Photo contributed by JoAnn Moran.
The following was submitted as a citizen contribution by Lots Of Fish Director JoAnn Moran, in memory of her mother, Ida Rose Moran.
Ida Rose Moran made the best chocolate cream pie. She had the best stories. She encouraged her children to follow their dreams—including when it meant drawing on walls and sidewalks. When I was a child she called always called me "her little artist." I never lost the title.
Moran (née Verdolini) passed away on Nov. 30, 2020 at the age of 94. She was the last surviving child of the late Vincenzo and Sophia Verdolini, and she was my loving mother. With her parents and eight siblings, she helped create Meriden’s Verdolini’s Restaurant, a beloved pizza spot that shuttered after a flood in 1992.
Ida grew up during the Great Depression, on the original Verdolini homestead on Westfield Road. Born in Meriden on Jan. 28, 1926, she graduated from Meriden High School in 1944. Her childhood was one of adventures: all of the Verdolini children were given chores, including picking grapes and making wine (including, allegedly, during the Prohibition era!). Only after they were done were they allowed to scurry off with neighborhood friends.
Growing up, my mother regaled her children with stories of swimming in Baldwin’s Pond and frolicking in the hills of what is now Giuffrida Park. We loved her recollections of sleuthing and penny-pinching, and idyllic tales of Meriden’s downtown during its historic and bustling Silver City era.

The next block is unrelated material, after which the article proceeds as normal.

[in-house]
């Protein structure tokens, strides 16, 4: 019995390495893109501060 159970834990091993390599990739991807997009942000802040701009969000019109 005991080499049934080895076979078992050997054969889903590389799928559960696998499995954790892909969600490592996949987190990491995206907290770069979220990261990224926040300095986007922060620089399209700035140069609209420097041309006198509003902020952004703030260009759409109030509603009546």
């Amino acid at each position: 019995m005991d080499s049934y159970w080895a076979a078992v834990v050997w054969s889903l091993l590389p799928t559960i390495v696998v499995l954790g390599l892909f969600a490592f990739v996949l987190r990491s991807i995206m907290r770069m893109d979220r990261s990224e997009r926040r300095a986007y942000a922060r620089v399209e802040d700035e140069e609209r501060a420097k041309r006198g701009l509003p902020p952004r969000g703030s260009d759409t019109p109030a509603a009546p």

Ida was proud of her Italian heritage and her family’s restaurant. In 1931, her father’s coal-fired, brick-oven pizza drew blocks-long waiting lines that rivaled a then-nascent Frank Pepe Pizzeria in New Haven's Wooster Square neighborhood. Vincenzo was an apprentice baker at the Vatican before emigrating to the U.S. to start a bakery that became a pizzeria. Ida, like all the children, many of their spouses, and their children, helped throw, bake, or serve the legendary Verdolini Pizza. Her sister Mary remained the beloved mainstay of the restaurant until it closed.
Following her marriage to John (Jack) Moran in 1946, Ida left work at Verdolini‘s and her hometown to settle in Southington. There, the two raised their four children, James, Janice, Joyce, and JoAnn (me). “Mr Moran," as my mother referred to my father, preferred that she not work outside the home. Twenty years into the marriage she decided to get a job in secret.
After her first attempt was foiled, she used her family ties to work incognito at Meriden’s Cabin Restaurant. In her 35 years of service there, she became a beloved fixture of the place. In her semi-retirement, she continued to work at The Aqua Turf Club in Plainville until she was 90.
"Ida was one of the hardest working women I ever met," wrote Cabin Restaurant owner Tony Paguni following her death. "She was loyal to her friends and to her workplace. I remember her working from morning to late night when asked to or needed. She had a work ethic that was admirable. My family will always be indebted to her for her contribution to the success of our business. May her family and friends be consoled by the many wonderful memories of her life."